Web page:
My vocabulary does not permit the proper use of words to describe those responsible for a decision that there is no reason women cannot be assigned to combat roles in the army.
I am fully aware of the fact that many women can excel over men and that a few could probably do a commendable job in combat situations. But the decision is not made for such individuals, but as I understand could apply to most any women under certain conditions.
During World War II, after serving two years as a lieutenant in the AntiAircraft, I volunteered for the infantry shortly after D-Day, and after training at Fort Benning, Ga. and Fort Leonard, Missouri, was sent to France with a combat infantry division.
I was a rifle platoon leader and was shot in the stomach near Saarbrucken on Feb. 21, 1945. The difference between my being here today and expiring on the battlefield that day can be measured in minutes.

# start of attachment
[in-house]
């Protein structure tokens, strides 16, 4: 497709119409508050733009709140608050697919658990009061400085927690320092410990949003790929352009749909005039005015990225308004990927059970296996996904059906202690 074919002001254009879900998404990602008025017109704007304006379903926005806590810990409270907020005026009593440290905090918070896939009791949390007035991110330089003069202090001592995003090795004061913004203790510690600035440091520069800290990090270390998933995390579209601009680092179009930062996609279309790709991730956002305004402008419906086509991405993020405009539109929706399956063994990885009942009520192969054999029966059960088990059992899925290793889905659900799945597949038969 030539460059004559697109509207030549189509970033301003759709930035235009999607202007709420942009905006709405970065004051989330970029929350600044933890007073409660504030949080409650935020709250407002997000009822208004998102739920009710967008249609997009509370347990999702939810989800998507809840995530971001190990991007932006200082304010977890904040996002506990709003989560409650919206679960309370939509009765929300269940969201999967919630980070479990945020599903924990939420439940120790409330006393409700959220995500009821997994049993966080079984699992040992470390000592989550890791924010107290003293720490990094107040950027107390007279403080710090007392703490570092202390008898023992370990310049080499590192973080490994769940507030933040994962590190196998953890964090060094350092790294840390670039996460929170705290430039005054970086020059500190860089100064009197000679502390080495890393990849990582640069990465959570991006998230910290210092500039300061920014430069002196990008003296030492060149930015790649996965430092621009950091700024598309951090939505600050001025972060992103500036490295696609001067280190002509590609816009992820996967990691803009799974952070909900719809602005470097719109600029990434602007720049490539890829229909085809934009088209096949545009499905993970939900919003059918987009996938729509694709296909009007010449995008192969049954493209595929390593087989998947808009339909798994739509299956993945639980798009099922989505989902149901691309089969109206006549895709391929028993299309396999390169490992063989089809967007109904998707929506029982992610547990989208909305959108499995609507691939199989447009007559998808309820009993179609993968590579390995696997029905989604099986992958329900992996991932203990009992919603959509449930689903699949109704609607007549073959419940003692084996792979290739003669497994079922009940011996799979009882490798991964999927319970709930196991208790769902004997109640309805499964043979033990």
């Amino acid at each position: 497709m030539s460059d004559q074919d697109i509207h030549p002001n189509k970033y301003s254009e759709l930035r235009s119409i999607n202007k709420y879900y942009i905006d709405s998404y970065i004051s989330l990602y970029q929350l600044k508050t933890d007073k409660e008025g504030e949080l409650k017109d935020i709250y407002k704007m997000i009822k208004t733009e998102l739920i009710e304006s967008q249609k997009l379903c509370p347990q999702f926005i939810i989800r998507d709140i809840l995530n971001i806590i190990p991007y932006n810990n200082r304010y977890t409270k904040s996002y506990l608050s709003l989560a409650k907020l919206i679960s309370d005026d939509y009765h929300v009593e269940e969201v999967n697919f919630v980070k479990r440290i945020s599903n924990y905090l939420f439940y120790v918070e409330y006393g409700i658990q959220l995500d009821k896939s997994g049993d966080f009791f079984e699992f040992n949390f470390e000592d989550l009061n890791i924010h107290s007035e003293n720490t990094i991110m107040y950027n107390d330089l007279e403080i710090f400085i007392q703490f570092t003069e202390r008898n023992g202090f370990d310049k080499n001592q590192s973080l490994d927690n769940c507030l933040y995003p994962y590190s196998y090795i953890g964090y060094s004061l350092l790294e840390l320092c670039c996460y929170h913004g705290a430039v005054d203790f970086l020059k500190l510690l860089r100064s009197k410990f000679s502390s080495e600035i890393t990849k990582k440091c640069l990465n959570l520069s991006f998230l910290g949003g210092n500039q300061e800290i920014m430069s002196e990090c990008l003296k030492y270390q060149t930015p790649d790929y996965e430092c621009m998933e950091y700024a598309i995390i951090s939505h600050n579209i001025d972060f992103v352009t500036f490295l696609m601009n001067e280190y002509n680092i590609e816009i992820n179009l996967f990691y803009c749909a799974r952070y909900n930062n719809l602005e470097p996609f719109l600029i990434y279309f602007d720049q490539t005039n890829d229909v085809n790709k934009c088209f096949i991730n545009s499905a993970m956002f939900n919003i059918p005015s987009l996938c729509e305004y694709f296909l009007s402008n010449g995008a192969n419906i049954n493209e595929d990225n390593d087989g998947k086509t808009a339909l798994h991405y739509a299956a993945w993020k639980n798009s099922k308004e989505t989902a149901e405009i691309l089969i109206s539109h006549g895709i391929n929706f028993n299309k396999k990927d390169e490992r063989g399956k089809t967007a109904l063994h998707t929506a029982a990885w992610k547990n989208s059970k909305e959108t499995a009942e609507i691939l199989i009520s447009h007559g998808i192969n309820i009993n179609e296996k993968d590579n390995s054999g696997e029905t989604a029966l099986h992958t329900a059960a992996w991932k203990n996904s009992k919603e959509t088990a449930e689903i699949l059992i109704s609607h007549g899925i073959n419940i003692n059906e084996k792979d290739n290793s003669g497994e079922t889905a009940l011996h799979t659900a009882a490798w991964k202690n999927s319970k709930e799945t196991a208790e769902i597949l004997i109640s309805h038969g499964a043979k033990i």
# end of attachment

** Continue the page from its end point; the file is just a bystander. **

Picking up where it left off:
The purpose of this letter is not to talk about my Purple Heart, but simply state that the people involved in the decision that women can be assigned to combat roles were obviously never rifle platoon leaders.
I could write a lot about not having a bath or my clothes off for 45 days, sleeping in the snow at temperatures below 10 degrees, watching others die from shock as there was no way to transport them to an aid station, and much more.
The kindest words I can use for those making such a decision would be: 1. nature shorted them on brains; 2. they donít like women; 3. they have never experienced what is like to be a front line infantry soldier leading a rifle platoon.
Lawrence A. DuBose
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